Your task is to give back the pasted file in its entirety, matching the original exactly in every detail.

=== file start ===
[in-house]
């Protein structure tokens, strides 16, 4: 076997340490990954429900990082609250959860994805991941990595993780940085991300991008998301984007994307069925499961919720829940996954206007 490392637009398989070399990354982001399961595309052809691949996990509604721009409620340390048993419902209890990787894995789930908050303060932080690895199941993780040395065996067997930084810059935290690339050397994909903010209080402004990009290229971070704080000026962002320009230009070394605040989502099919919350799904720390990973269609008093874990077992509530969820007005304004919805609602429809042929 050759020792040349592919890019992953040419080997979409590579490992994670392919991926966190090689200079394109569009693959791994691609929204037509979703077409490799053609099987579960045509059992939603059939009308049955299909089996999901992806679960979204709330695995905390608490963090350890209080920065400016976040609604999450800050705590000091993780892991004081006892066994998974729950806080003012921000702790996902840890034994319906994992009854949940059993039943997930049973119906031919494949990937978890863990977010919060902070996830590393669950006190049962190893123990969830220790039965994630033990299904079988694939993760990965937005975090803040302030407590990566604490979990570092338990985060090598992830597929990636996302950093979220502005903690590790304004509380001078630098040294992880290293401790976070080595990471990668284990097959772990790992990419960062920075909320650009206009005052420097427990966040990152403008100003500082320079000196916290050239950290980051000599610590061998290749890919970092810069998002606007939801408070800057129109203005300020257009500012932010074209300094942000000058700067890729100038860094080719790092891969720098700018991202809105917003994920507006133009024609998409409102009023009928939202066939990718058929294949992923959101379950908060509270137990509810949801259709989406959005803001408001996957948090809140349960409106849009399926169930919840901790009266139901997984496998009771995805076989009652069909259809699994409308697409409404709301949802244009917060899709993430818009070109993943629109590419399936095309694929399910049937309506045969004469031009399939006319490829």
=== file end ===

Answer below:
[in-house]
């Protein structure tokens, strides 16, 4: 076997340490990954429900990082609250959860994805991941990595993780940085991300991008998301984007994307069925499961919720829940996954206007 490392637009398989070399990354982001399961595309052809691949996990509604721009409620340390048993419902209890990787894995789930908050303060932080690895199941993780040395065996067997930084810059935290690339050397994909903010209080402004990009290229971070704080000026962002320009230009070394605040989502099919919350799904720390990973269609008093874990077992509530969820007005304004919805609602429809042929 050759020792040349592919890019992953040419080997979409590579490992994670392919991926966190090689200079394109569009693959791994691609929204037509979703077409490799053609099987579960045509059992939603059939009308049955299909089996999901992806679960979204709330695995905390608490963090350890209080920065400016976040609604999450800050705590000091993780892991004081006892066994998974729950806080003012921000702790996902840890034994319906994992009854949940059993039943997930049973119906031919494949990937978890863990977010919060902070996830590393669950006190049962190893123990969830220790039965994630033990299904079988694939993760990965937005975090803040302030407590990566604490979990570092338990985060090598992830597929990636996302950093979220502005903690590790304004509380001078630098040294992880290293401790976070080595990471990668284990097959772990790992990419960062920075909320650009206009005052420097427990966040990152403008100003500082320079000196916290050239950290980051000599610590061998290749890919970092810069998002606007939801408070800057129109203005300020257009500012932010074209300094942000000058700067890729100038860094080719790092891969720098700018991202809105917003994920507006133009024609998409409102009023009928939202066939990718058929294949992923959101379950908060509270137990509810949801259709989406959005803001408001996957948090809140349960409106849009399926169930919840901790009266139901997984496998009771995805076989009652069909259809699994409308697409409404709301949802244009917060899709993430818009070109993943629109590419399936095309694929399910049937309506045969004469031009399939006319490829």